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Working Capital

Working Capital

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Author: Sophia Tutorial
Description:

Understand the basics of how or when to adjust working capital levels.

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what's covered
In this lesson, you will learn about the basics of how or when to adjust working capital levels. Specifically, this lesson will cover:
  1. Calculating Working Capital
  2. Controlling the Components of Working Capital
  3. Managing Working Capital
  4. Importance of Working Capital

1. Calculating Working Capital

Working capital (WC) is a financial metric which represents operating liquidity available to a business, organization, or other entity, including governmental entity. Along with fixed assets, such as a plant and equipment, working capital is considered a part of operating capital.

Working capital can be found through the following formula:

formula

Working Capital
W o r k i n g space C a p i t a l equals C u r r e n t space A s s e t s minus C u r r e n t space L i a b i l i t i e s
Current assets is an accounting term that refers to assets that can easily be turned into cash. For instance, cash is a current asset, but so are most accounts receivable. Current liabilities is an accounting term that refers to the amount of liabilities that are expected to be settled in cash within a year (or the operating cycle of the company).

The difference between the two, which is equivalent to the working capital, is a measurement of liquidity. It signals whether or not the company has enough assets to turn into cash to pay off upcoming liabilities. It is not a perfect signal, however.

Since most expenses and debt must be paid in cash, having positive working capital shows that the company has the ability to pay off expenses and debt that will arise or come due in the short term. Working capital, though, does not guarantee that a company can pay off all short-term expenses or liabilities. Simply having positive WC does not necessarily mean that a company will be able to pay off all expenses.

IN CONTEXT

Suppose that a company has current assets of $100: $20 of cash and $80 of accounts receivable. They also have $50 of current liabilities.

W o r k i n g space C a p i t a l equals $ 100 minus $ 50 equals $ 50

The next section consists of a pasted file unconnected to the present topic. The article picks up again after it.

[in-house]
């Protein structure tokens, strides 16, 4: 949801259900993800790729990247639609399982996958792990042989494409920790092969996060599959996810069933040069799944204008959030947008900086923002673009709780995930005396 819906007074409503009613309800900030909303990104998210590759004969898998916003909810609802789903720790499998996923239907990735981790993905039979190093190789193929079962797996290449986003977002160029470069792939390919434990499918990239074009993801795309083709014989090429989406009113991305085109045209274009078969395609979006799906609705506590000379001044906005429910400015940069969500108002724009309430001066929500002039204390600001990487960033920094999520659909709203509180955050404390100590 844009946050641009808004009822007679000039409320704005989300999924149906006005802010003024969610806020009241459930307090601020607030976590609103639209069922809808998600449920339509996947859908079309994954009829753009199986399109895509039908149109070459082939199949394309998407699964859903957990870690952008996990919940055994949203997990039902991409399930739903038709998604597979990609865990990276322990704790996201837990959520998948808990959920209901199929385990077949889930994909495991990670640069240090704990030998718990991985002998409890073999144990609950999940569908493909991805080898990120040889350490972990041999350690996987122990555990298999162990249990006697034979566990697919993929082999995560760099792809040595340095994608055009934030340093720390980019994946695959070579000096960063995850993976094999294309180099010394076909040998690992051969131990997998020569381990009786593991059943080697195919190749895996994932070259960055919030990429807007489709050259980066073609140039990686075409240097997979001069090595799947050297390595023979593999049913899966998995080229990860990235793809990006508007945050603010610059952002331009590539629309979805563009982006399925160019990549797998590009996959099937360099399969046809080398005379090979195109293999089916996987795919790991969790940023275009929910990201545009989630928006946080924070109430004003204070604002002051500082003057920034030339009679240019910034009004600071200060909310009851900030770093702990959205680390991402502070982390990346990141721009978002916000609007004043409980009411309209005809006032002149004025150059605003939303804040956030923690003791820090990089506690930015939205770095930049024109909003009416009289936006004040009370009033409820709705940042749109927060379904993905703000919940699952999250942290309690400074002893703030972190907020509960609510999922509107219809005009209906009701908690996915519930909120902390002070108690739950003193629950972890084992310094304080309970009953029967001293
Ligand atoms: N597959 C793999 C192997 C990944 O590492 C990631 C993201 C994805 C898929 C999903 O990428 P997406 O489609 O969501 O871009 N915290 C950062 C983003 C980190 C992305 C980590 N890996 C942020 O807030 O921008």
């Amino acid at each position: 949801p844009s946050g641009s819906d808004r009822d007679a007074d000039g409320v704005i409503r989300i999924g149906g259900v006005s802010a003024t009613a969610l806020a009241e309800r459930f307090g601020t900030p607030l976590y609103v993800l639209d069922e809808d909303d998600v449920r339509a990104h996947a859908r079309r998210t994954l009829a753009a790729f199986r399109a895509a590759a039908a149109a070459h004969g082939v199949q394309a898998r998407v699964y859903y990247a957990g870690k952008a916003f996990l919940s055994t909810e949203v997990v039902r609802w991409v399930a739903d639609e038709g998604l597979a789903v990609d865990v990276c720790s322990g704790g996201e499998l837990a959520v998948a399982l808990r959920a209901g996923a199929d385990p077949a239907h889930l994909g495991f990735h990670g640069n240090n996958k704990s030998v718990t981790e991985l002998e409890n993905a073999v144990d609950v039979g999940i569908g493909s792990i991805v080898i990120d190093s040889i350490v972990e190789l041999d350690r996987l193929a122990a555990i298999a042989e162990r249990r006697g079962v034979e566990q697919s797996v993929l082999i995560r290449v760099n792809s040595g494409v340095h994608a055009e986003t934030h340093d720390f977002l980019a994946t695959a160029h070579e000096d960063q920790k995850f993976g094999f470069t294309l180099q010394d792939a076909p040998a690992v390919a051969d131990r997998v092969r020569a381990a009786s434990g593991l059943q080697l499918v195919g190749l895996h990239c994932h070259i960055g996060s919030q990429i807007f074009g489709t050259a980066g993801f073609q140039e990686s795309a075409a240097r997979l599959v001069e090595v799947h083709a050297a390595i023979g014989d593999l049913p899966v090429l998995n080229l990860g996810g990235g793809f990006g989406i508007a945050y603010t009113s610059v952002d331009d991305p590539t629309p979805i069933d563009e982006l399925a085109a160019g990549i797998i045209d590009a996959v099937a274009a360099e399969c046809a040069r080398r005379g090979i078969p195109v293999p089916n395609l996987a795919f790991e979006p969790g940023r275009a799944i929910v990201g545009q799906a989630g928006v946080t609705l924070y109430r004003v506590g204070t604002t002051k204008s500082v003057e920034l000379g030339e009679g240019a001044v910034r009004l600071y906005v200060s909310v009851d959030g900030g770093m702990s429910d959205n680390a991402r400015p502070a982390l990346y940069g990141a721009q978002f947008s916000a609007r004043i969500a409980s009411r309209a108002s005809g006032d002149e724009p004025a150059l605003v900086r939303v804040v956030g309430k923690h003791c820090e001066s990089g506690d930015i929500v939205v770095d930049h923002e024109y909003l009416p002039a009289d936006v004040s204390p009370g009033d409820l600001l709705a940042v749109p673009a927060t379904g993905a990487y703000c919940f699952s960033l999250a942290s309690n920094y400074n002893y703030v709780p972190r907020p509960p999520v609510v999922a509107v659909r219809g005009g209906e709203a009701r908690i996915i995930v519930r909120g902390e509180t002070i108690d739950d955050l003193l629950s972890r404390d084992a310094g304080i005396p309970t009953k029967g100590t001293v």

That means that the company has working capital of +$50.

One of their accounts payable comes due tomorrow, so the company owes $40. They have $20 of cash on hand, but can’t get the other $20 by tomorrow because they can’t collect $20 of accounts receivable by tomorrow. The company cannot pay a short-term expense, even though a positive WC says that the company should be able to pay off most expenses and loans in the short term.

big idea
WC is not a guarantee that the company will have enough cash for each expense, merely that they have operating liquidity.

terms to know

Working Capital
A financial metric that is a measure of current assets of a business that exceeds its liabilities and can be applied to its operation.
Current Assets
Assets on the balance sheet, such as cash, accounts receivable, and inventory that are expected to be sold or otherwise used up in the near future, usually within one year or one business cycle, whichever is longer.
Current Liabilities
All liabilities of the business that are to be settled in cash within the fiscal year or the operating cycle of a given firm, whichever period is longer.

2. Controlling the Components of Working Capital

Each company has different demands for how much working capital they need, but all companies prefer to have positive working capital.

  • Having too little working capital impairs a company’s ability to meet its financial obligations. It is hard to pay expenses or debts that come due in the short term.
  • Having too much working capital can also be bad because it means that there are assets that are not being invested. Holding too many short-term assets slows future growth of the company.
Thus, managing working capital to an acceptable level is one of the most important jobs of management.

Working capital can be adjusted by increasing or decreasing its two components:

Increase Working Capital Decrease Working Capital
Increase Current Assets

OR

Decrease Current Liabilities
Decrease Current Assets

OR

Increase Current Liabilities


3. Managing Working Capital

Working capital is important for businesses of any size in order to properly manage liquidity. Recall that we calculate working capital as the difference between current assets and current liabilities. Because of this, businesses need to carefully manage cash and cash equivalents, accounts receivable owed by customers, inventory, and short-term debt, such as trade credit.

Working Capital Management Description
Cash In establishing the appropriate level of cash, a business needs to make sure that it has cash on hand for daily operations in the delivery of products and services. It also needs to have cash on hand to service any short-term debt that is due to be paid. There also needs to be an additional level of cash on hand to meet critical expenses, like payroll. Finally, there is also a need to keep cash on hand to take advantage of any unforeseen investment opportunities that might present themselves.